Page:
On 24/09/2012 15:19, Brenndorfer, Thomas wrote:
In the case of relationship designators/relator codes for films — if the data already exists (whether in IMDB or another database or with libraries having already done the work with $4 codes), then the technical burden shifts to finding means of sharing with other libraries. Right now, my catalog is ingesting thousands of newly coded RDA data elements in authority records every week. As a cataloger, I’ve already started to use them, and I can see them working really well in future displays of catalog data, including the possibility of searching and filtering on them.There has to be a start somewhere, sometime. Locking oneself into the past, and declaring defeat before the battle even starts, is the worst possible advice and analysis one can make.
As I mentioned, if the data exists somewhere else, in the IMDB or elsewhere, and catalogers can use that information that would be fine, if it actually works. There is an old saying, “Don’t count your chickens before they hatch.” Wouldn’t it be wise to have some kind of prototype to see what happens first before betting so much on it? While it can work, I have no doubt, but I have had too much experience translating these sorts of “can work” into “does work” (therein lies entire epic stories!), so whether it actually will work is something else–and of course, films are only one format, while libraries have lots of formats.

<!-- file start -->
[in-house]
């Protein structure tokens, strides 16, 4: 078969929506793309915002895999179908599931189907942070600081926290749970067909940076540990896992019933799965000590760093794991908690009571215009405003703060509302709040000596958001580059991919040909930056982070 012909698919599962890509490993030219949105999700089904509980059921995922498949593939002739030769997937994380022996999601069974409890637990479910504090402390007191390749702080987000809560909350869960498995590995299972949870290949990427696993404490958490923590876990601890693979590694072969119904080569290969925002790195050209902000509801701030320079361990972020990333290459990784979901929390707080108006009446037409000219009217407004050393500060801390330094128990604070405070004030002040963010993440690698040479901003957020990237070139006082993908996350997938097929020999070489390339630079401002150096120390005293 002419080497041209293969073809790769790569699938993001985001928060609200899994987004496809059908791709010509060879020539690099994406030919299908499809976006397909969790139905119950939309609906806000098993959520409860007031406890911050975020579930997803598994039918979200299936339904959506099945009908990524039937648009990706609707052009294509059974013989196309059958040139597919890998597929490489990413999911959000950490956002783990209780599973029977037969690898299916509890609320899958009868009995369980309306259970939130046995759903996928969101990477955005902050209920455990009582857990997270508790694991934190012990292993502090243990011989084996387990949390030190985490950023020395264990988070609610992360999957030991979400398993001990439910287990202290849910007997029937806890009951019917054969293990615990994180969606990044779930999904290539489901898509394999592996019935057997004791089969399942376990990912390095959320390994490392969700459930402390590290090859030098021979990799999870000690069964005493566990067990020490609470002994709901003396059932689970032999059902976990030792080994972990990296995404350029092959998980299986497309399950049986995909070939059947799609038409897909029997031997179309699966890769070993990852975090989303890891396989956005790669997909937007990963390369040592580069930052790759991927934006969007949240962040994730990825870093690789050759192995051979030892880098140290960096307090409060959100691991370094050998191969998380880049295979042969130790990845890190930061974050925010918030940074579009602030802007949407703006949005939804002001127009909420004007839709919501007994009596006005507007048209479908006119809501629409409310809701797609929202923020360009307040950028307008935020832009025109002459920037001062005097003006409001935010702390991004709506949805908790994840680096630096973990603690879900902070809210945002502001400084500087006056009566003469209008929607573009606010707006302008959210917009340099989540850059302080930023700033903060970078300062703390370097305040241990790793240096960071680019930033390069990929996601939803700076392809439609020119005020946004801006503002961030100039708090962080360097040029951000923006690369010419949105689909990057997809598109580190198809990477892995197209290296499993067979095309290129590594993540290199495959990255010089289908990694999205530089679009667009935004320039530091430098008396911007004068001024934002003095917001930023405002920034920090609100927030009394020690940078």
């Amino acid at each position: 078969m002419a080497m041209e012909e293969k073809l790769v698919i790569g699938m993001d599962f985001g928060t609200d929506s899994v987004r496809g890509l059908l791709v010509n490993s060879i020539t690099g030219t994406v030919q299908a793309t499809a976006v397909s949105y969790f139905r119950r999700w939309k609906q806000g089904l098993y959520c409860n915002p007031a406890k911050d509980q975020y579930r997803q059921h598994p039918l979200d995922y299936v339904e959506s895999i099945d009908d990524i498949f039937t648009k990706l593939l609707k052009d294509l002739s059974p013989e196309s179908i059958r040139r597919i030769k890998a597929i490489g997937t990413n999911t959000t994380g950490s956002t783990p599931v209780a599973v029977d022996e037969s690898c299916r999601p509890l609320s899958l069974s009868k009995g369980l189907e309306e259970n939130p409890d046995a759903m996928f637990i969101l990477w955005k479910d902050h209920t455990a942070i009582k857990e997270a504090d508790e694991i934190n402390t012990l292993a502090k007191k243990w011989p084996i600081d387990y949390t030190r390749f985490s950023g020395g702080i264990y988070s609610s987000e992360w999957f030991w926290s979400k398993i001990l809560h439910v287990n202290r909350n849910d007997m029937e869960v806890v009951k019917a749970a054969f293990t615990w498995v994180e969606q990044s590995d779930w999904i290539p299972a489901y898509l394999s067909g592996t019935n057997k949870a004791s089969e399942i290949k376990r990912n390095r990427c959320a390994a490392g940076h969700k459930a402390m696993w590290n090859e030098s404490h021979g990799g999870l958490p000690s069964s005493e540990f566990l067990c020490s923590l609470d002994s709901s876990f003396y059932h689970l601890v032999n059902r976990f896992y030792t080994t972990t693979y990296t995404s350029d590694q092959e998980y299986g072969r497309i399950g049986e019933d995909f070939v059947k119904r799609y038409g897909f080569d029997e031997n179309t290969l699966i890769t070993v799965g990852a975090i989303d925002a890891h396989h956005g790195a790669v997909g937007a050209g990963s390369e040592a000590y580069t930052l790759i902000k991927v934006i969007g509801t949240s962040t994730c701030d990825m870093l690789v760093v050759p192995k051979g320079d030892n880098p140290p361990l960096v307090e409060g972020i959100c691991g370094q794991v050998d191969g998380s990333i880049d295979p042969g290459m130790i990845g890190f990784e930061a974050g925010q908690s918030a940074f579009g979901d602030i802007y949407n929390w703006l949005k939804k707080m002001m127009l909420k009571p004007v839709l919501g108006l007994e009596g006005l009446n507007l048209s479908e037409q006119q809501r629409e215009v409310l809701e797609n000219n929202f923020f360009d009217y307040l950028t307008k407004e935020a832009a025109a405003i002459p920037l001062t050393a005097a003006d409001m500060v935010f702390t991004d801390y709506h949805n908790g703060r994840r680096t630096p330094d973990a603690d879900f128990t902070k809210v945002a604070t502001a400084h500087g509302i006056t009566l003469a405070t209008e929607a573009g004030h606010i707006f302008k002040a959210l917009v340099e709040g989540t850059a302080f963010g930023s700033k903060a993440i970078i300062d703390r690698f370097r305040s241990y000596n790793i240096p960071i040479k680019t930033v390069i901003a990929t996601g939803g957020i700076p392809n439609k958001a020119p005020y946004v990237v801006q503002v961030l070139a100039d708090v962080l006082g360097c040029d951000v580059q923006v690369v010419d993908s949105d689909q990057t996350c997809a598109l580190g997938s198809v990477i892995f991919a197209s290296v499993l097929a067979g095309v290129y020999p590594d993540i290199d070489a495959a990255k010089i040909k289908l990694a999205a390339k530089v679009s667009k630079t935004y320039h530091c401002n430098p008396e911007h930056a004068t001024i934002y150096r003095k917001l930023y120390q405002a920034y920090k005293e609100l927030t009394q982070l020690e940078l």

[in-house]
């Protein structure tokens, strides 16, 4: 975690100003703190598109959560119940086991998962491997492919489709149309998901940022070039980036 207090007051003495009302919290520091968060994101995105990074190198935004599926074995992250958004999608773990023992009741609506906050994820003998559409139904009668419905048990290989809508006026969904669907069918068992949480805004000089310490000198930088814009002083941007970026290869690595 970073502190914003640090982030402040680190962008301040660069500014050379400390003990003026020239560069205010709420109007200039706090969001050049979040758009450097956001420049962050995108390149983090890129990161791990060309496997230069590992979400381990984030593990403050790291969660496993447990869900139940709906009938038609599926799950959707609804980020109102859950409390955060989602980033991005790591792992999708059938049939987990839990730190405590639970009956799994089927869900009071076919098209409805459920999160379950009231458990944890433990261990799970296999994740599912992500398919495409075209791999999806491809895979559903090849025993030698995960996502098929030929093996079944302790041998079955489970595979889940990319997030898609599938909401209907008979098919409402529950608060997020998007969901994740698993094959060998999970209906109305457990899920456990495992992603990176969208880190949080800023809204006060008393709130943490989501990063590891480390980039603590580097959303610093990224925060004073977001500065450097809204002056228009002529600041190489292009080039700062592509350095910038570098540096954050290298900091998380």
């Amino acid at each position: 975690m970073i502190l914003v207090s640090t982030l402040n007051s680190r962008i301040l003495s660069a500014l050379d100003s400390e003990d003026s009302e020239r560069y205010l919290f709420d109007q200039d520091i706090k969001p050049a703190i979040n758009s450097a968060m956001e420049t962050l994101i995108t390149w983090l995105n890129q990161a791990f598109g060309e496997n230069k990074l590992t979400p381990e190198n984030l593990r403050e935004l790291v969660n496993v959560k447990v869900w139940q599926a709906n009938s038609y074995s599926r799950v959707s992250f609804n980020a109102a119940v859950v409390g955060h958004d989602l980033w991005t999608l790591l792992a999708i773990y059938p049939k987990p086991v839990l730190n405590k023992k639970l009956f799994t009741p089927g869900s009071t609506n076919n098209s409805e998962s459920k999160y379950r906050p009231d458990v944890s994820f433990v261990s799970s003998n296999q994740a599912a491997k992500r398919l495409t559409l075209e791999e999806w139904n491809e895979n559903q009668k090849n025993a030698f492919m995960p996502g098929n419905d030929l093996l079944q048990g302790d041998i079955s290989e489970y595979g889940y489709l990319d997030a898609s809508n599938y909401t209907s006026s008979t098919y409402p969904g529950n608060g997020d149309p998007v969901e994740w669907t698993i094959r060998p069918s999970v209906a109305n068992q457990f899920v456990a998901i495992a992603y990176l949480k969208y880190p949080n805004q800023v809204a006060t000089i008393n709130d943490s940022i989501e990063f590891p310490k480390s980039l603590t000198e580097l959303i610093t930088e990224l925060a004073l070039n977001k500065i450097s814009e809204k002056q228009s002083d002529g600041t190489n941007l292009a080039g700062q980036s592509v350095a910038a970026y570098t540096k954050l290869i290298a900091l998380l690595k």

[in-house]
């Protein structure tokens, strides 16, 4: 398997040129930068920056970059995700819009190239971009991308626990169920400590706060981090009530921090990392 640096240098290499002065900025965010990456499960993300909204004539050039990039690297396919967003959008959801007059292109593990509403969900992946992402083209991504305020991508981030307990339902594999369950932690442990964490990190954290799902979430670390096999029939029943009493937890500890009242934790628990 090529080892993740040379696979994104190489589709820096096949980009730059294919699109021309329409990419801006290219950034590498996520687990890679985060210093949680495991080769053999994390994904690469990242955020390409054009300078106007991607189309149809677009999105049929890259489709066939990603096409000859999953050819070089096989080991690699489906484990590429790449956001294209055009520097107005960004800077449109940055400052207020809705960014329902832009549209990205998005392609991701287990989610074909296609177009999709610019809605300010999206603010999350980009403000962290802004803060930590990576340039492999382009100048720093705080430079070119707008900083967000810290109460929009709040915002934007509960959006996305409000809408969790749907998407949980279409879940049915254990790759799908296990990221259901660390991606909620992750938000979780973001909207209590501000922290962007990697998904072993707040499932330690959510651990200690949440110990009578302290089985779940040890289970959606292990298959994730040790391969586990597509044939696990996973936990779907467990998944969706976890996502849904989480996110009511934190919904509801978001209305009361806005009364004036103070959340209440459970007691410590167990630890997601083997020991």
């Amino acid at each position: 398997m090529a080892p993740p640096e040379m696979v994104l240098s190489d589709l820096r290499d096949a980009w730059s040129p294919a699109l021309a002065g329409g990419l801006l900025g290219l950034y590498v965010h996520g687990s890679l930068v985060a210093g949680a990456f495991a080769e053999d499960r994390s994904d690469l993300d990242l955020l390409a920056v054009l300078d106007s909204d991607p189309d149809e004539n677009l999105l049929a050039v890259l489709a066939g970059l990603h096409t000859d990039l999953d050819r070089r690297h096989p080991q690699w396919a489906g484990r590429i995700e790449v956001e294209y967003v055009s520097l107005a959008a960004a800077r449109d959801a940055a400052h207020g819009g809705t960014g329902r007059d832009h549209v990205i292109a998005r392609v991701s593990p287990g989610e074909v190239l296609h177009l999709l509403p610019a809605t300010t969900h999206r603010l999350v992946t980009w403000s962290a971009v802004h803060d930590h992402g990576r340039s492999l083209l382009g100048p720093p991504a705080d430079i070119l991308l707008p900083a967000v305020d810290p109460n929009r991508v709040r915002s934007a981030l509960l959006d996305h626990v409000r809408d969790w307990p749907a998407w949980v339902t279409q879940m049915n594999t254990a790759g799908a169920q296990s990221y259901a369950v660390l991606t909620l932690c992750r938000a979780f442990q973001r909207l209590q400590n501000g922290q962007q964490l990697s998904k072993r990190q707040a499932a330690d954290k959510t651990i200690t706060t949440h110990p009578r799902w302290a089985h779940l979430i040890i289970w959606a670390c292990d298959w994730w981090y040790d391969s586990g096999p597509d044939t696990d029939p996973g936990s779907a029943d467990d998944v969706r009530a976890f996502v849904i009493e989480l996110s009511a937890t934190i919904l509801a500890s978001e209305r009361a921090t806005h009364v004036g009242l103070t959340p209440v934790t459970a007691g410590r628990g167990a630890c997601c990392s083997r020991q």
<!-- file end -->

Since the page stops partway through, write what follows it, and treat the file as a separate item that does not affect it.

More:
But maintaining that those who criticize are “declaring defeat” is absolutely incorrect. I completely agree that the catalog as it stands now is broken and needs to be fixed. But decreasing access to resources is not fixing it (this is the reality of adding the relator codes)–I maintain it is breaking the catalog even more than it is now. This must be accepted. Otherwise, we are guilty of “doublethink”. If you asked members of the public if they want less access to the materials, or they could have relatively the same access but it was more complex, I wonder what they would reply? RDA makes optional the rule of three, and 245$b among other important information. Finding out what the public thinks about all of that really would make for an interesting project for someone out there!
The catalog is broken, so how can we fix it? By discovering what really is broken, evaluating each broken part, and fixing those parts deemed important to fix today. I have mentioned these points many times already.
Instead of “declaring defeat before the battle even starts” it seems to me that RDA lives in its own theoretical world, attacking the wrong enemies with the wrong weapons, without caring about the consequences to the public or cataloging departments in the real world. It lives for itself. These are some of the readily foreseeable consequences of working without a valid business plan.